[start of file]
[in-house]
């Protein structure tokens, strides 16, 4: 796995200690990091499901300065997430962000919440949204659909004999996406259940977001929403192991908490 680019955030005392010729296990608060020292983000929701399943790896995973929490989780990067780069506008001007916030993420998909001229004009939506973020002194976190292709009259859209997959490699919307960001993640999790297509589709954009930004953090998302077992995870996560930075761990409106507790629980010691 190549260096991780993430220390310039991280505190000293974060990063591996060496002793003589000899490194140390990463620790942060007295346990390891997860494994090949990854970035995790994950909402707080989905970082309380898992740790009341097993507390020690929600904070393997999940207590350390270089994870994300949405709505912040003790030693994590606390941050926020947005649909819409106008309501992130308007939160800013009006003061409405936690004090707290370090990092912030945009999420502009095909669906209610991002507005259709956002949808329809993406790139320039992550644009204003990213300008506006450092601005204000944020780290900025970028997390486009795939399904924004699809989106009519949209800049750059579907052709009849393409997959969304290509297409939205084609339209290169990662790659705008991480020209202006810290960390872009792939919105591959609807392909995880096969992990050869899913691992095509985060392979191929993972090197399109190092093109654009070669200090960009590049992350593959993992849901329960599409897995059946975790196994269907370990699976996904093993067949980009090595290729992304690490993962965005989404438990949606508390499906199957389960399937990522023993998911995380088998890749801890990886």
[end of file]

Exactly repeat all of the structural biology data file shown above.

[in-house]
């Protein structure tokens, strides 16, 4: 796995200690990091499901300065997430962000919440949204659909004999996406259940977001929403192991908490 680019955030005392010729296990608060020292983000929701399943790896995973929490989780990067780069506008001007916030993420998909001229004009939506973020002194976190292709009259859209997959490699919307960001993640999790297509589709954009930004953090998302077992995870996560930075761990409106507790629980010691 190549260096991780993430220390310039991280505190000293974060990063591996060496002793003589000899490194140390990463620790942060007295346990390891997860494994090949990854970035995790994950909402707080989905970082309380898992740790009341097993507390020690929600904070393997999940207590350390270089994870994300949405709505912040003790030693994590606390941050926020947005649909819409106008309501992130308007939160800013009006003061409405936690004090707290370090990092912030945009999420502009095909669906209610991002507005259709956002949808329809993406790139320039992550644009204003990213300008506006450092601005204000944020780290900025970028997390486009795939399904924004699809989106009519949209800049750059579907052709009849393409997959969304290509297409939205084609339209290169990662790659705008991480020209202006810290960390872009792939919105591959609807392909995880096969992990050869899913691992095509985060392979191929993972090197399109190092093109654009070669200090960009590049992350593959993992849901329960599409897995059946975790196994269907370990699976996904093993067949980009090595290729992304690490993962965005989404438990949606508390499906199957389960399937990522023993998911995380088998890749801890990886």